I have had other profound, intense, experiences that I don't feel comfortable discussing on this site. Suffice it to say they were mentally as tough as the colitis, though not physically in terms of pain. I don't feel that I can out stronger for those. In fact, I know that I didn't. Those things hurt me, damaged me, damaged my resilience. My outlook changed, my personality changed, I sometimes wonder about that shadow self that didn't experience those things, what it would be like in relationships, in work settings, in life. Those things hurt my confidence, increased my anxiety, and in doing so indelibly shaped how am I today. I don't know if, overall, that shadow self would be happier, but I suspect so - certainly there were periods of unhappiness he would never have experienced.

But these things were out of my control, by and large. I'm just using them to illustrate that there are all kinds of "experiences", and no, you don't always come out unequivocably stronger for them.

To use a different example, I am a runner and just prior to the birth of my first daughter, I ran a half marathon. It didn't change me, change my outlook on the world, or anything like that. But it did give me a great sense of accomplishment and pride (esp in my time), the serious training I did for months beforehand helped relieve stress, made me sleep better, and obviously increased my fitness to a high level. But the half-mara itself was just the culmination of hours and hours I spent stretching, pounding the treadmill, the track, the pavement. I liked it, though.

I guess what I'm saying is that a desire for change is nothing to be ashamed of, or afraid, but be wary of the idea that it's going to completely change who you are, or banish certain thoughts or feelings. Think of it like a metaphysical crash diet - it's tempting, but there's not quick fix. If you don't change anything before or after this event, you cannot expect anything else to change.

Small, concrete, daily steps - in the face of fear, uncertainty, sadness, in spite of those things - that's a quiet daily heroism that everyone and anyone should be proud of. Not banishing fear, but accepting it, and choosing not to let it shape your actions. Saying, "I did the thing that the best frenchfryfrenzy, the one I want to be all the time, would have done today." That's a nice thing to rest your head on before you close your eyes. Good luck.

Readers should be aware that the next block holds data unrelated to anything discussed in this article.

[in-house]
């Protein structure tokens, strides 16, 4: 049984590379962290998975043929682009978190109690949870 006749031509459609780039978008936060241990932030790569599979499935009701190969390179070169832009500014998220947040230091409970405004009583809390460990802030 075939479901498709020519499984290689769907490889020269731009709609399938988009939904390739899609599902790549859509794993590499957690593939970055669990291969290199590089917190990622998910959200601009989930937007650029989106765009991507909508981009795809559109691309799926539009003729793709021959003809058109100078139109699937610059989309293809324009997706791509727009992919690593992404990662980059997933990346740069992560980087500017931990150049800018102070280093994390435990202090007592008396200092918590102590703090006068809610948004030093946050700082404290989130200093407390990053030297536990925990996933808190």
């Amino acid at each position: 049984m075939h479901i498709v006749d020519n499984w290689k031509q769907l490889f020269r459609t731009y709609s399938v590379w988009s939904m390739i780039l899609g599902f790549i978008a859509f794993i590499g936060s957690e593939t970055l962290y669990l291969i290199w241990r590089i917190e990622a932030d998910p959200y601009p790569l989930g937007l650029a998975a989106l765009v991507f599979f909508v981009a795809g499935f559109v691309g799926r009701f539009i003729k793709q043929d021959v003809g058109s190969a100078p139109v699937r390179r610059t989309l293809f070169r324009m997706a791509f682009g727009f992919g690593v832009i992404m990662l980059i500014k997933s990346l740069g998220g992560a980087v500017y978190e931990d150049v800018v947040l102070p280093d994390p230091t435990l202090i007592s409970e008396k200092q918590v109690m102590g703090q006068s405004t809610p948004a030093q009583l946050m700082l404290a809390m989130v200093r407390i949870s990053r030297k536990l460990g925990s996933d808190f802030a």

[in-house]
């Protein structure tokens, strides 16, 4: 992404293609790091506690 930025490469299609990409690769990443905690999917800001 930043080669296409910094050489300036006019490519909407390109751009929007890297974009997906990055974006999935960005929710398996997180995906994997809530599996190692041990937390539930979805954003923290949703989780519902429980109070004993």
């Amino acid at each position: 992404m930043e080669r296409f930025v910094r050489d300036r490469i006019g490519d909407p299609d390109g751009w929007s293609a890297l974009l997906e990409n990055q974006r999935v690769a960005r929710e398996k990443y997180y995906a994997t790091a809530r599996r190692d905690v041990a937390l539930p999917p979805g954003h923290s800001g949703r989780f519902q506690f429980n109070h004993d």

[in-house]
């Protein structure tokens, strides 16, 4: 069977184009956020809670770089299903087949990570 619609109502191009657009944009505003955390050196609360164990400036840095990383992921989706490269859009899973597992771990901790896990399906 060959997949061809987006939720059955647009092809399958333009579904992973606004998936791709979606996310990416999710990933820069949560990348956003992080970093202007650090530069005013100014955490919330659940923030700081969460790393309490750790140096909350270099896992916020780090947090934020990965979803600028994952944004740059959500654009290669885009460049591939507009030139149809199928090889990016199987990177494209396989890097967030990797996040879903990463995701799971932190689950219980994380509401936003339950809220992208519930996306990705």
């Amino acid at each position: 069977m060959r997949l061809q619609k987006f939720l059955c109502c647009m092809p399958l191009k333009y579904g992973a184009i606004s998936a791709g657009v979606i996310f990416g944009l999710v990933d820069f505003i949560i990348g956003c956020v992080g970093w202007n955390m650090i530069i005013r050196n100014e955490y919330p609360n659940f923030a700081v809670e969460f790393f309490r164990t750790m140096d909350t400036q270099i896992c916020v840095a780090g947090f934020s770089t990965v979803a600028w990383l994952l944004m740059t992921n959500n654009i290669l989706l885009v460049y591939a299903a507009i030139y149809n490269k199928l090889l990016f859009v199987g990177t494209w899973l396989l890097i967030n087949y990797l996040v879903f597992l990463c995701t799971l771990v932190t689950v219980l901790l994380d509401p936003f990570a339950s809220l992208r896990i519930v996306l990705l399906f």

posted by smoke at 2:01 AM on January 20 [19 favorites]


Planting trees for a living in my early twenties satisfied a lot of the criteria you mention. The minute to minute, day to day was often torture, but very rewarding overall. Maybe there's a job wherever you are that is a bit off-the-grid, outdoor, physical, well paying if you put in the effort, that gives you time to be solitary with your thoughts, but also forces you to work together with a small group of intelligent social misfits?
posted by mannequito at 2:30 AM on January 20 [1 favorite]


Or something like a gym, martial arts class, or climbing wall?

If you stick with it, you'll come out a bit more centered, I'd guess.

And exercise helps with mood.
posted by sebastienbailard at 2:39 AM on January 20


I've been in a similar place, similar enough that I recognize the daydream of hoping that someday something big would happen and my life would be transformed. During the time I was depressed I went through an extreme, dangerous experience and survived. I am a different person for having survived that, but surviving did not give me self-acceptance or self-esteem.